SciELO - Scientific Electronic Library Online

vol.51 issue2T cell subsets and immunoglobulin G levels are associated with the infection status of systemic lupus erythematosus patients[RETRACTED ARTICLE] Therapeutic effect and potential mechanism of pioglitazone in rats with severe acute pancreatitis author indexsubject indexarticles search
Home Pagealphabetic serial listing  

Services on Demand




Related links


Brazilian Journal of Medical and Biological Research

On-line version ISSN 1414-431X

Braz J Med Biol Res vol.51 no.2 Ribeirão Preto  2018  Epub Dec 11, 2017 

Research Articles

Endothelin-1 receptor antagonists protect the kidney against the nephrotoxicity induced by cyclosporine-A in normotensive and hypertensive rats

A. Caires1 

G.S. Fernandes1 

A.M. Leme1  2 

B. Castino2 

E.A. Pessoa1 

S.M. Fernandes3 

C.D. Fonseca3  4 

M.F. Vattimo3 

N. Schor1 

F.T. Borges1  2 

1Disciplina de Nefrologia, Departamento de Medicina, Universidade Federal de São Paulo, São Paulo, SP, Brasil

2Programa Interdisciplinar em Ciências da Saúde, Instituto de Ciências da Atividade Física e Esporte, Universidade Cruzeiro do Sul, São Paulo, SP, Brasil

3Laboratorio Experimental de Modelos Animais (LEMA), Escola de Enfermagem, Universidade de São Paulo, São Paulo, SP, Brasil

4Departamento de Enfermagem Clínica e Cirúrgica, Escola Paulista de Enfermagem, Universidade Federal de São Paulo, São Paulo, SP, Brasil


Cyclosporin-A (CsA) is an immunosuppressant associated with acute kidney injury and chronic kidney disease. Nephrotoxicity associated with CsA involves the increase in afferent and efferent arteriole resistance, decreased renal blood flow (RBF) and glomerular filtration. The aim of this study was to evaluate the effect of Endothelin-1 (ET-1) receptor blockade with bosentan (BOS) and macitentan (MAC) antagonists on altered renal function induced by CsA in normotensive and hypertensive animals. Wistar and genetically hypertensive rats (SHR) were separated into control group, CsA group that received intraperitoneal injections of CsA (40 mg/kg) for 15 days, CsA+BOS and CsA+MAC that received CsA and BOS (5 mg/kg) or MAC (25 mg/kg) by gavage for 15 days. Plasma creatinine and urea, mean arterial pressure (MAP), RBF and renal vascular resistance (RVR), and immunohistochemistry for ET-1 in the kidney cortex were measured. CsA decreased renal function, as shown by increased creatinine and urea. There was a decrease in RBF and an increase in MAP and RVR in normotensive and hypertensive animals. These effects were partially reversed by ET-1 antagonists, especially in SHR where increased ET-1 production was observed in the kidney. Most MAC effects were similar to BOS, but BOS seemed to be better at reversing cyclosporine-induced changes in renal function in hypertensive animals. The results of this work suggested the direct participation of ET-1 in renal hemodynamics changes induced by cyclosporin in normotensive and hypertensive rats. The antagonists of ET-1 MAC and BOS reversed part of these effects.

Key words: Genetically hypertensive rats; Acute kidney injury; Cyclosporine-A; Bosentan; Macitentan; Endothelin-1


Cyclosporine-A (CsA) is an agent widely used in transplants, such as kidney transplant (1). It is a cyclic, lipophilic medicine, and has immunosuppressive activity to T cells and other inflammatory cells. It binds to cyclophilin, its cytoplasmic receptor, and the CsA-cyclophilin complex binds to calcineurin, a serine-threonine phosphatase that is calcium- and calmodulin-dependent, inhibiting their ability to dephosphorylate nuclear factors present in the cytosol (2,3) as nuclear factor T cells (NF-ATc). CsA blocks NF-ATc and inhibits the transcription process, preventing the production of these cytokines (4).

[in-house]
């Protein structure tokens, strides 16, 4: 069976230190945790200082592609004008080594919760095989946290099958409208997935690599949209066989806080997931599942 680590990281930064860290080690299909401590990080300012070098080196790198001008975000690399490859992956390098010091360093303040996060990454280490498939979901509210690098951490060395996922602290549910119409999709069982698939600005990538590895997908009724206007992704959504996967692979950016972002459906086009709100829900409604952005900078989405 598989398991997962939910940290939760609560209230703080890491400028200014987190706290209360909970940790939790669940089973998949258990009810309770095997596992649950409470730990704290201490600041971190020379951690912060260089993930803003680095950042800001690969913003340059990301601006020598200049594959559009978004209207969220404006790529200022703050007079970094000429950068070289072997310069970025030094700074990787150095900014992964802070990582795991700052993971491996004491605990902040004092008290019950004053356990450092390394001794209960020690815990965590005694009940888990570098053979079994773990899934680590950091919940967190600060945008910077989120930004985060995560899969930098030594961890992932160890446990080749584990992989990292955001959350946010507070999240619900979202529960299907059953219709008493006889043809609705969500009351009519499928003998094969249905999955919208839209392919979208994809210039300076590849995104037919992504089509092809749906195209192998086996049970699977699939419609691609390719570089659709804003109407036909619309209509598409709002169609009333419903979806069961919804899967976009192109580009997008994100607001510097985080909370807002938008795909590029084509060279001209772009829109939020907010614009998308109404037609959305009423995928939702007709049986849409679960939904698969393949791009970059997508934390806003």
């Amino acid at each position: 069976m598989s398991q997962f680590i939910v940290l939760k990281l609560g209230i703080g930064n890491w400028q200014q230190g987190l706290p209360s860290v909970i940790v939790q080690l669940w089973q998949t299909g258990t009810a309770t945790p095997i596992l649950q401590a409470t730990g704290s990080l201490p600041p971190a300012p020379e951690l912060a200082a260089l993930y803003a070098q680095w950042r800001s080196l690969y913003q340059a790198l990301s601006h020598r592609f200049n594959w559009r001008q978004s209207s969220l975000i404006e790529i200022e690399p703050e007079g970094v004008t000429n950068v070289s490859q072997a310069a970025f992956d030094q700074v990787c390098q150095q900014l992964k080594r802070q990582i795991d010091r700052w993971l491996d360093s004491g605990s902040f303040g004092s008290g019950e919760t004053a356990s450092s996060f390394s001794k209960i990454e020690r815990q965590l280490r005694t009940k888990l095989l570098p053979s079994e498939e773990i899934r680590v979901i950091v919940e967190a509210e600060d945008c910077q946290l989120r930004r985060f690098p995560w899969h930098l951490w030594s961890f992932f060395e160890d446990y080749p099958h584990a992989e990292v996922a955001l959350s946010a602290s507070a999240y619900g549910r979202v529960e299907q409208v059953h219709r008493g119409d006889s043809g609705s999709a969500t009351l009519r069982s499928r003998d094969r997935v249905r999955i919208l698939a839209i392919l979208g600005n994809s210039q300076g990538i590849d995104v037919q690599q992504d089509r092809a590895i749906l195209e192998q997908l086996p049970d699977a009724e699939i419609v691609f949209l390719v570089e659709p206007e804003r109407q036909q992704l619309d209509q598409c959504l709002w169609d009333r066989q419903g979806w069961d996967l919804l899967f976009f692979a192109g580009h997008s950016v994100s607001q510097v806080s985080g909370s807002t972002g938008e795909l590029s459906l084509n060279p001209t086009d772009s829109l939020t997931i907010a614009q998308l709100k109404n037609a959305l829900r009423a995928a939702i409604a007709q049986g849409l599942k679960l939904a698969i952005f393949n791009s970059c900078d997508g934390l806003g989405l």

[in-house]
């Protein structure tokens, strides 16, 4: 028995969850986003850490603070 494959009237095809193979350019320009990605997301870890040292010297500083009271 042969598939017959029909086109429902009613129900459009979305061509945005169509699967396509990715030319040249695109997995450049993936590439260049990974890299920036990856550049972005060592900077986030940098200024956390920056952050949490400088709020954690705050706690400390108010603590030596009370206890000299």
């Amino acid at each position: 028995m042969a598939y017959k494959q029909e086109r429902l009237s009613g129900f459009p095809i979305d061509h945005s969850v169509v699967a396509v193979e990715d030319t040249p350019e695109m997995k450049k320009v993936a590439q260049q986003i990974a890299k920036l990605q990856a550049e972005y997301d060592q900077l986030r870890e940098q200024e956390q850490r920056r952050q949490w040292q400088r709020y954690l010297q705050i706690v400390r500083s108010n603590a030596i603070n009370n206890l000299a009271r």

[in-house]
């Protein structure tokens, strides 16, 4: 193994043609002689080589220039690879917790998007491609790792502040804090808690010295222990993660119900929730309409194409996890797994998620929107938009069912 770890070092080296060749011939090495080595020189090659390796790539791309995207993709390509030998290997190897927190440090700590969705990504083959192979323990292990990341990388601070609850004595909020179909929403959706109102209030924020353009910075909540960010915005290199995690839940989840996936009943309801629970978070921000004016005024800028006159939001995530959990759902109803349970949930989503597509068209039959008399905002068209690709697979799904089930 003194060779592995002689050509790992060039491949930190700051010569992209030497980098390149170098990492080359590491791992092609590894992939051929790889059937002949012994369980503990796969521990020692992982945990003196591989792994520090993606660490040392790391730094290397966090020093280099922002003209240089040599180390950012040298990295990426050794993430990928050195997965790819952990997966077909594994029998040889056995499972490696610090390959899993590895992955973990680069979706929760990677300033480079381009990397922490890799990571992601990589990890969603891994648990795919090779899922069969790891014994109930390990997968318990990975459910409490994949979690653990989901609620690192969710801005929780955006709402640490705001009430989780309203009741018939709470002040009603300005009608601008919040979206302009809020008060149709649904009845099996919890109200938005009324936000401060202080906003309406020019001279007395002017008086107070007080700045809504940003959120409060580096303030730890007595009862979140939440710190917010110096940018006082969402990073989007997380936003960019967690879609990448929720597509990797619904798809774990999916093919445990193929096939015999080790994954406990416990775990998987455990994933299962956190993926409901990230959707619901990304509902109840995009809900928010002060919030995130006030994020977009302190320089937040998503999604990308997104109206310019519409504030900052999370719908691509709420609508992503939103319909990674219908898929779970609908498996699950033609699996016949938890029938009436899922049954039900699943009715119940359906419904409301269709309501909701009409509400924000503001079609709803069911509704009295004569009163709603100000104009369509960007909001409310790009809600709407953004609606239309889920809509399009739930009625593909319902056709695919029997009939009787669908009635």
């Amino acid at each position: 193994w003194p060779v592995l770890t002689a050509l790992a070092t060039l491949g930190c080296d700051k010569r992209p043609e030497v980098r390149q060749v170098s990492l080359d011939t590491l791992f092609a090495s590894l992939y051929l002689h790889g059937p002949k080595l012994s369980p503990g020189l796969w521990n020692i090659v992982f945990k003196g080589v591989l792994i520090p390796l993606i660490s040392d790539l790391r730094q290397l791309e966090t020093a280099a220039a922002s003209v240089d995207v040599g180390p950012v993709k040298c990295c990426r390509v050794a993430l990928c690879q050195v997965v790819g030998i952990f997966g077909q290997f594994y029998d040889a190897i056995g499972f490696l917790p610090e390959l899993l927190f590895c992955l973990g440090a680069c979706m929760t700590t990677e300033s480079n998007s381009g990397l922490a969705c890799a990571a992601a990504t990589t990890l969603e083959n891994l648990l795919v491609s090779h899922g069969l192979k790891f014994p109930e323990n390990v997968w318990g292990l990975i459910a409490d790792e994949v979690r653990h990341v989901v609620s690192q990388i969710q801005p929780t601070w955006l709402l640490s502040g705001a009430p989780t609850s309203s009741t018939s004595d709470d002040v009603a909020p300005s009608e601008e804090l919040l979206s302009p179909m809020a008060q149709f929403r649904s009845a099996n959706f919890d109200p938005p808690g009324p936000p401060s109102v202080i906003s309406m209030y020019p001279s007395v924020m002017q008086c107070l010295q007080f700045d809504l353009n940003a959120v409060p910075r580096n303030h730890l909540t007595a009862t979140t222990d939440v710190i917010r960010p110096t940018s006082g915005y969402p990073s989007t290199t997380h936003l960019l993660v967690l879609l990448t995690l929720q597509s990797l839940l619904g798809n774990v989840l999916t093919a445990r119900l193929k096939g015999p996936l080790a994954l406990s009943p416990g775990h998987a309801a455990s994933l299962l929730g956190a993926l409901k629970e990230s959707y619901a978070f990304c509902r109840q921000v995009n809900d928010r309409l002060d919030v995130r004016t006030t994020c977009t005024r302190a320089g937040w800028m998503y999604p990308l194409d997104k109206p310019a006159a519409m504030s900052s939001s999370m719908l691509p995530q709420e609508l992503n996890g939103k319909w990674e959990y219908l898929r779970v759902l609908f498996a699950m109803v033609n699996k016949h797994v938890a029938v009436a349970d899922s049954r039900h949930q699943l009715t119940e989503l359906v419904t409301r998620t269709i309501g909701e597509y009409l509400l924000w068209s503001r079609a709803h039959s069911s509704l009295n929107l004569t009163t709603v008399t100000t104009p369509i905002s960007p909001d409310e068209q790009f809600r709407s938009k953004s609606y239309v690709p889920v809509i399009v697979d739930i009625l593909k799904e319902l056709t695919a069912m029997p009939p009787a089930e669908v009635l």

The adverse effects, such as nephrotoxicity, hepatotoxicity, hypertension and risk of malignancy, are observed in sub-acute and chronic treatment (5). Renal dysfunction induced by CsA in humans is an independent risk factor for graft loss and mortality after kidney transplantation, and cardiovascular disease is the main cause of death post-transplantation. CsA use has been described to be associated with chronic kidney disease and end stage renal disease. Diabetes mellitus and hypertension are the main risk factors to renal disease leading to kidney transplantation. It is reasonable to suggest that both events can superimpose. In rats, the tubular atrophy and irreversible interstitial fibrosis, initially compromising the medullary rays and after the renal cortex, are observed (6).

The renal vascular injury induced by CsA involves afferent arterioles and small arteries with resultant increase in renal vascular resistance, decrease in renal blood flow and glomerular filtration (7). The arteriolar vasoconstriction induced by cyclosporine-A is due to the activation of the renin-angiotensin system (79). Attempts to prevent acute toxicity with angiotensin converting enzyme blockers or angiotensin receptors antagonists showed conflicting results. Burdmann et al. (6), demonstrated that it is possible to prevent interstitial fibrosis induced by CsA with the use of losartan and enalapril. The decrease in renal blood flow caused by chronic vasoconstriction may be the stimulus for the fibrotic process in the renal interstitial as well as for glomerular sclerosis. However, chronic renal ischemia can also lead to interstitial fibrosis. Thus, the use of vasodilation agents can prevent or reverse renal lesion induced by CsA.